On November 3, 2015, John Murphy, Senior Vice President for International Policy at the U.S. Chamber of Commerce, testified about the Court of Justice of the European Union’s (“CJEU’s”) EU-U.S. Safe Harbor Decision at a joint hearing of the House Commerce and Communications and Technology Subcommittees.

Murphy’s testimony emphasized the economic relationship between the U.S. and the EU and stressed that this relationship “relies on the seamless flow of data across borders.” He stated that the CJEU’s decision invalidating the Safe Harbor agreement threatens the transatlantic flow of data. Murphy noted that the CJEU’s decision focused on “process concerns” within the Safe Harbor agreement, such as restrictions placed on EU Member States’ enforcement authority, and did not address “the actual substantive commercial data protection rules.”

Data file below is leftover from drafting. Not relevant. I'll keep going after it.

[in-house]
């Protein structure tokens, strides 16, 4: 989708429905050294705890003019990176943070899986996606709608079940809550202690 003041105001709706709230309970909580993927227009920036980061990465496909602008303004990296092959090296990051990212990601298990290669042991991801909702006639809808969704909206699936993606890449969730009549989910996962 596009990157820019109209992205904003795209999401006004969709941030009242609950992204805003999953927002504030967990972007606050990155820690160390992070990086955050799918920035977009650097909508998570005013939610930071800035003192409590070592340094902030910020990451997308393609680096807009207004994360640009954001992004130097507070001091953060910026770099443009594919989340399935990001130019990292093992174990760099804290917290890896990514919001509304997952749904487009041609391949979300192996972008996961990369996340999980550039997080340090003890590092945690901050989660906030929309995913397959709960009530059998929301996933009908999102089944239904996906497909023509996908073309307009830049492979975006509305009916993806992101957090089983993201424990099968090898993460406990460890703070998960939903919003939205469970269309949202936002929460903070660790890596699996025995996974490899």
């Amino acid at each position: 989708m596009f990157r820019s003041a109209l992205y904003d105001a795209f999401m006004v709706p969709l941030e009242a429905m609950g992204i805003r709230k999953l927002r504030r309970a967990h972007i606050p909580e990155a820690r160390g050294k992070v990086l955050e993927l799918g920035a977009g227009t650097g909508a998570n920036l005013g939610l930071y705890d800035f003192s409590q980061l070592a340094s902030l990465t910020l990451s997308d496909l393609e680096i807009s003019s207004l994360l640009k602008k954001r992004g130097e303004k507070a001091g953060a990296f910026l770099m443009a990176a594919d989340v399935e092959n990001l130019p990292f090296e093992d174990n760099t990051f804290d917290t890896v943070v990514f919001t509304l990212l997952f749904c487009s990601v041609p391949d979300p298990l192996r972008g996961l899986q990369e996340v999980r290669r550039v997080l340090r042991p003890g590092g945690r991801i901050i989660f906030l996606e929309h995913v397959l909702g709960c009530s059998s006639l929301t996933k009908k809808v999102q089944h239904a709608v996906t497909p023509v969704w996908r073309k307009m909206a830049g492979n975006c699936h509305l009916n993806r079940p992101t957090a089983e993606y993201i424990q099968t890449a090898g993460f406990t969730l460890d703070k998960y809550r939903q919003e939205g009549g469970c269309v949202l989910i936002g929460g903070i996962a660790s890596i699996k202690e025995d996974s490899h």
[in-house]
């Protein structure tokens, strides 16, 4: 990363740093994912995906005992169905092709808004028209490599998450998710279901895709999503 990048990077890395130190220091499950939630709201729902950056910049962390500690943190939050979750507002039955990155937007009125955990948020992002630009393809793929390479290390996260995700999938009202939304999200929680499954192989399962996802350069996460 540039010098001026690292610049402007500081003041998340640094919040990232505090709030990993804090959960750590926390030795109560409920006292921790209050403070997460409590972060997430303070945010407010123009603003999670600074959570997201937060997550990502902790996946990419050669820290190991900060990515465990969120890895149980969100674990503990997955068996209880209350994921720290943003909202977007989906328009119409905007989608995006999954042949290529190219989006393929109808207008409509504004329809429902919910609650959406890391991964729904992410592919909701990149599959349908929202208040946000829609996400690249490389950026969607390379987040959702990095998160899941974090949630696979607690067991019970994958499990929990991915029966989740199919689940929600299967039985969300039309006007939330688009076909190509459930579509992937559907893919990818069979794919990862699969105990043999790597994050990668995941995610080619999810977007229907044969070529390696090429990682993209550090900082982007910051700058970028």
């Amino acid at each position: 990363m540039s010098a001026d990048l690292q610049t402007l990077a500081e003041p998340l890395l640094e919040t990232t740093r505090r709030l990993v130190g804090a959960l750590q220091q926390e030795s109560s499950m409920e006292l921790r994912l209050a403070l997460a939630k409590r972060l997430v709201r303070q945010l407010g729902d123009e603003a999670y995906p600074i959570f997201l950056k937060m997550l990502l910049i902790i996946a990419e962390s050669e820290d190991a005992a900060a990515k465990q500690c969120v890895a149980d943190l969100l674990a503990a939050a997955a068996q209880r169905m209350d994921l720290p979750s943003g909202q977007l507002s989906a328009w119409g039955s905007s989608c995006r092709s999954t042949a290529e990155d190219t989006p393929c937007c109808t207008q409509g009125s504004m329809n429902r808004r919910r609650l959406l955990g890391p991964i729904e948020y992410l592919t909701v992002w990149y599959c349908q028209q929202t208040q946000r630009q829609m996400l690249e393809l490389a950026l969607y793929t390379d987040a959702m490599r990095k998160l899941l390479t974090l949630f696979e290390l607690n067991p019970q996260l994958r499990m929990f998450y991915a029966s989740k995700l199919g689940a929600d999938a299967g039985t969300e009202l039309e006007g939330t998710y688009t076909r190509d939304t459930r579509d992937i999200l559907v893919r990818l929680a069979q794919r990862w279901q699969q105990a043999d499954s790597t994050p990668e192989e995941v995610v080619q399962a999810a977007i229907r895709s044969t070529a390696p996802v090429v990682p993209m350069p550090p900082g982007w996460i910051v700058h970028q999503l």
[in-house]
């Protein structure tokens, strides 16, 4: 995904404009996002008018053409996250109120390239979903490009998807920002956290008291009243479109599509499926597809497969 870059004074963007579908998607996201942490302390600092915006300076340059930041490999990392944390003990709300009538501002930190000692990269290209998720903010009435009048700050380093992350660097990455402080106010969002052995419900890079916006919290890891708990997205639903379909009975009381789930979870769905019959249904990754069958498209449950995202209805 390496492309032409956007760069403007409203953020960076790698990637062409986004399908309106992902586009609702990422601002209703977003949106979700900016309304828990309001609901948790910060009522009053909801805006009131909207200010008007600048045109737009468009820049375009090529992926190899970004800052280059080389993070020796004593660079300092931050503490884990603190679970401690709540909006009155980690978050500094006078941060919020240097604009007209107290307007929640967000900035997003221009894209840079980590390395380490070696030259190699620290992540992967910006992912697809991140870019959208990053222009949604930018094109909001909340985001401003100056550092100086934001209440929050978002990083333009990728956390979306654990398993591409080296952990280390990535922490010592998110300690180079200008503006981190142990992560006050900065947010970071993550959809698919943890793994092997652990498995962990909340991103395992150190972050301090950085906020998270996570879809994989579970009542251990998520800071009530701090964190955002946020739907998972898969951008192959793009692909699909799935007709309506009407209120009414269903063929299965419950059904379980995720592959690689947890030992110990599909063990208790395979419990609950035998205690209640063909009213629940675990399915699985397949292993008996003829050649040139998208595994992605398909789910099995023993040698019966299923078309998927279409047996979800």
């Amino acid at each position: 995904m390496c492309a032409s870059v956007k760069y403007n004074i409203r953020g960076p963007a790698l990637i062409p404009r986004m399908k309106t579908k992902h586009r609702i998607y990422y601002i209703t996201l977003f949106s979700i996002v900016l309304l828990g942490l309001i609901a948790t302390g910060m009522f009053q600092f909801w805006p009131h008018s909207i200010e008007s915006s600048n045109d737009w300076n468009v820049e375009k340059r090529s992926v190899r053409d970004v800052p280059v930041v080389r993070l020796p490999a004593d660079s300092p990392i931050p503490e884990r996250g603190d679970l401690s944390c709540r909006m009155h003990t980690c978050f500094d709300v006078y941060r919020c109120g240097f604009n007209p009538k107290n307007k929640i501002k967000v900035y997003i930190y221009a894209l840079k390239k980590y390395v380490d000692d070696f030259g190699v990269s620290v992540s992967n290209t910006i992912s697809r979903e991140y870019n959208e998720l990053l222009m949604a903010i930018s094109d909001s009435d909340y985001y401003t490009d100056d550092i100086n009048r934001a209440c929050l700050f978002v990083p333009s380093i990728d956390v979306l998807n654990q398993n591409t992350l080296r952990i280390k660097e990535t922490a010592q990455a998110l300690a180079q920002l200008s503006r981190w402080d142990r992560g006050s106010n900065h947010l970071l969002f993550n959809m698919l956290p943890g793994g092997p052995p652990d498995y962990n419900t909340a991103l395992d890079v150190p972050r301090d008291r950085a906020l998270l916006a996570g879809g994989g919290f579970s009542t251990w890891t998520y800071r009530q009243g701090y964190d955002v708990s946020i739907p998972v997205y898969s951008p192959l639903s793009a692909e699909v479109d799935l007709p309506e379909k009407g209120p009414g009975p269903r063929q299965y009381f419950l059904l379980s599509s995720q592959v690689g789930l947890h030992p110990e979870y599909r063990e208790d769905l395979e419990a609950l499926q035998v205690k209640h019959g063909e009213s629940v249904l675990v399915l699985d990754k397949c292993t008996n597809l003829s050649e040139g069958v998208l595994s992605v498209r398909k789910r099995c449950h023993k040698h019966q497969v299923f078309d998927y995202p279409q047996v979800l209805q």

Accordingly, Murphy thanked the House for passing the Judicial Redress Act, which is intended to address one of the process concerns identified by the CJEU, and encouraged Congress to work with a group of European Parliamentarians who are in Washington D.C. this week to resolve outstanding issues regarding Safe Harbor. He concluded by urging U.S. and EU officials to promptly implement a revised Safe Harbor framework to allow European and American companies to transfer data across the Atlantic.